venerable, life more dignified and useful, and therefore death less terrible: and the compensation which is offered for the omission of all this, is a short-lived blazey–a little temporary effect, which has no other consequence than to deprive the remainder of life of all taste and relish. There may be women who have a taste for the fine arts, and who evince a decided talent for drawing or for musick. In that case, there can be no objection to their cultivation; but the errour is, to make these things the grand and universal object; to insist upon it that every woman is to sing, and draw, and dance; with nature, or against nature; to bind her apprentice to some accomplishment, and, if she cannot succeed in oil or water colours, to prefer gilding, varnishing, burnishing, boxmaking, or shoe-making, to real and solid improvement in taste, knowledge, and understanding. A great deal is said in favour of the social nature of the fine arts. Musick gives pleasure to others. Drawing is an art, the amusement of which does not centre in him who exercises it, but is diffused among the rest of the world. This is true; but there is nothing, after all, so social as a cultivated mind. We do not mean to speak slightingly of the fine arts or to depreciate the good humour with which they are sometimes exhibited; but we appeal to any man, whether a little spirited and sensible conversation, displaying, modestly, useful acquirements, and evincing rational curiosity, is not well worth the highest exertions of musical or graphical skill. A woman of accomplishments may entertain those who have the pleasure of knowing her for half an hour with great brilliancy; but a mind full of ideas, and with that elastick spring which the love of knowledge only can convey, is a perpetual source of exhilaration and amusement to all that come within its reach; not collecting its force into single and in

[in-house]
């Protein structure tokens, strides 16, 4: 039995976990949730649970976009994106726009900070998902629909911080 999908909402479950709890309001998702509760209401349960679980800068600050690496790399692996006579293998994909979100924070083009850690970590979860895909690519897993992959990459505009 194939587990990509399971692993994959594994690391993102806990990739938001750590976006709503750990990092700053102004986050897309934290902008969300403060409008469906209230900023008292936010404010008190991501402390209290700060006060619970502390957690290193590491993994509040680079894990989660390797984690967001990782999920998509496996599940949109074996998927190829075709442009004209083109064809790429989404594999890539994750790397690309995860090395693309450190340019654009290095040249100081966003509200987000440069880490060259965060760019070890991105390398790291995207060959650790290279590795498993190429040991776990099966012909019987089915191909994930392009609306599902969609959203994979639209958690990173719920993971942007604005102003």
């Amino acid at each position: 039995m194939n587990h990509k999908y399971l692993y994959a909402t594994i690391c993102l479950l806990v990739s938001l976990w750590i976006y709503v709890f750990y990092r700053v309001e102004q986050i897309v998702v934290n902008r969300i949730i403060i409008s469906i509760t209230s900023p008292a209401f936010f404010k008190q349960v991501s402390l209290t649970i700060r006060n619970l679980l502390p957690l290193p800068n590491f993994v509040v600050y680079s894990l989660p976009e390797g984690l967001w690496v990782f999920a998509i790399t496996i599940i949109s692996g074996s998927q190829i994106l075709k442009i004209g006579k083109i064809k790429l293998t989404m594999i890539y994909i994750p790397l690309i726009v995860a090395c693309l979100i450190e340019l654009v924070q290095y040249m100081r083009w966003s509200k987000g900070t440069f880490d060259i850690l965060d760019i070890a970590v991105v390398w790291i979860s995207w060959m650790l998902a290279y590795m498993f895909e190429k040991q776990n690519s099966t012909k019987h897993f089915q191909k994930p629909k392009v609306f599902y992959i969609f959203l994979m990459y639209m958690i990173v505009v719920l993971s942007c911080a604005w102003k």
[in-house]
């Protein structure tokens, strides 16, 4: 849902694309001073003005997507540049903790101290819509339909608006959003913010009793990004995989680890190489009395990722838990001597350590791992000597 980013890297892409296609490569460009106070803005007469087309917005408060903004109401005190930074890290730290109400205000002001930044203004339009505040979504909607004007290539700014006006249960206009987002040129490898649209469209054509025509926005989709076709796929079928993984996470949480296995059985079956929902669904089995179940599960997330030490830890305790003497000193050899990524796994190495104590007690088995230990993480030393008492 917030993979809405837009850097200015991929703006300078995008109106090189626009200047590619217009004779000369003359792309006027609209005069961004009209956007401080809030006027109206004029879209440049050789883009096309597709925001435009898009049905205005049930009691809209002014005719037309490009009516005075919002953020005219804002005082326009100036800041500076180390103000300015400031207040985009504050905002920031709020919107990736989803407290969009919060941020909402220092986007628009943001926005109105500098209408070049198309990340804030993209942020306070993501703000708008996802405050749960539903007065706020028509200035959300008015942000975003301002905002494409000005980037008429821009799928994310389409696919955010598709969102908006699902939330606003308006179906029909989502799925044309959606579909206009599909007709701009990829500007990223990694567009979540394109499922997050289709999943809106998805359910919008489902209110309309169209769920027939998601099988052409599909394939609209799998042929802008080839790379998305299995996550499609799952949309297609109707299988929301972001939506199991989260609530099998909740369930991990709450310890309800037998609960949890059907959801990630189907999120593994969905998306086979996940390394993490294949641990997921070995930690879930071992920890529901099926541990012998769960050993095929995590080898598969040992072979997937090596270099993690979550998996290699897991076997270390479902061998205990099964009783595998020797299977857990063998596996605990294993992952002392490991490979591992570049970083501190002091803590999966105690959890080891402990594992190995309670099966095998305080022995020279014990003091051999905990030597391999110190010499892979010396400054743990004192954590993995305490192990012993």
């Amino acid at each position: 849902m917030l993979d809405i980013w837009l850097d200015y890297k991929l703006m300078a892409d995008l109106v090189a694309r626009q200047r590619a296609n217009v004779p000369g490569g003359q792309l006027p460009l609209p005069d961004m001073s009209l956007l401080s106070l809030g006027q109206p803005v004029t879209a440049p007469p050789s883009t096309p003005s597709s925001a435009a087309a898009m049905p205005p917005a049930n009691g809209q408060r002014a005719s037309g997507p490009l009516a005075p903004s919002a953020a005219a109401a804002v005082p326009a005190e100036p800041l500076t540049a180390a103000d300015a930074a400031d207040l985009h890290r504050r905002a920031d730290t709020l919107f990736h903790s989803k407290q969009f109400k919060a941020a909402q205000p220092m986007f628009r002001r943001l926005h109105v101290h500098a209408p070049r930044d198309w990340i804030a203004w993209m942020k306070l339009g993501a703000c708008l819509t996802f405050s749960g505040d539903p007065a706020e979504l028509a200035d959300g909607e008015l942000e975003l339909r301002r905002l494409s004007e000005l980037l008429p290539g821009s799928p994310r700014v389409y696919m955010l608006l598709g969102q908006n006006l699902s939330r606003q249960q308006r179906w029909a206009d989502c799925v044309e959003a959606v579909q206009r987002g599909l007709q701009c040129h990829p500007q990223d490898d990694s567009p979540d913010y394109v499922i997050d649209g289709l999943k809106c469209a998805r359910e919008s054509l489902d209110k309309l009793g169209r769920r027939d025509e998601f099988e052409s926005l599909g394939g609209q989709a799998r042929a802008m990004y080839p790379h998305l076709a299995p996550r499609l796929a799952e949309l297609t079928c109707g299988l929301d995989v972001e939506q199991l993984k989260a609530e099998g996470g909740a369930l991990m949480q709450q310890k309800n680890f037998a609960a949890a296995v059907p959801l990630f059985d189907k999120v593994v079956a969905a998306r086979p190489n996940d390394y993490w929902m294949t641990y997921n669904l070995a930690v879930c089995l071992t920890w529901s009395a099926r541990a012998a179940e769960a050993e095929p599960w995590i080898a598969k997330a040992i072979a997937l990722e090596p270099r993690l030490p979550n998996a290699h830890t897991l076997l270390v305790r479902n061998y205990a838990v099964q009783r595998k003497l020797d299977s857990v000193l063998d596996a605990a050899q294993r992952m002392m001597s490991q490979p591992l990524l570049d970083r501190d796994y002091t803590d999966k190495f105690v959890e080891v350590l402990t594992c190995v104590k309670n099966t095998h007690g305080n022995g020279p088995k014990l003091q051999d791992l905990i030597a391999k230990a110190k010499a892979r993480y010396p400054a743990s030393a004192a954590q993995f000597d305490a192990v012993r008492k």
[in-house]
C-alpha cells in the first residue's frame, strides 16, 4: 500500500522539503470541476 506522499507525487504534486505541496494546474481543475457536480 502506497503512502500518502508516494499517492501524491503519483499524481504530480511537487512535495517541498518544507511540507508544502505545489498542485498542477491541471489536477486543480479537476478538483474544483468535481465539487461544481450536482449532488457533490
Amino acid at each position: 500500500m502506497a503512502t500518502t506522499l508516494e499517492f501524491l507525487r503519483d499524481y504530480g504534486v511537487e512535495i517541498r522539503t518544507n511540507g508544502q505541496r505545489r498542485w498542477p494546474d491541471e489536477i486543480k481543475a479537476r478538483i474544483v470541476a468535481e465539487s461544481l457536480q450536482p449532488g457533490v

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sulated achievements, like the efforts made in the fine arts, but diffusing equally over the whole of existence, a calm pleasure, better loved as it is longer felt; and suitable to every variety and every period of life. Therefore, instead of hanging the understanding of a woman upon walls, or hearing it vibrate upon strings; instead of seeing it in clouds, or hearing it in the wind, we would make it the first spring and ornament of society, by enriching it with attainments upon which alone such power depends. If the education of women were improved, the education of men would be improved also. Let any one consider (in order to bring the matter more home by an individual instance) of what immense importance to society it is, whether a nobleman of first rate fortune and distinction is well or ill brought up; what a taste and fashion he may inspire for private and for political vice; and what misery and mischief he may produce to the thousand human beings who are dependent on him ' A country contains no such curse within its bosom. Youth, wealth, high rank, and vice, form a combination which baffles all remonstrance and invective, and beats down all opposition before it. A man of high rank who combines these qualifications for corruption, is almost the master of the manners of the age, and has the publick happiness within his grasp. But the most beautiful possession which a country can have, is a noble and a rich man, who loves virtue and knowledge; who, without being feeble or fanatical is pious; and who, without being factious, is firm and independent; who, in his political life, is an equitable mediator between king and people; and, in his civil life, a firm promoter of all which can shed a lustre upon his country, or promote the peace and order of the world. But if these objects are of the importance which we attribute to them, Vol. iv. B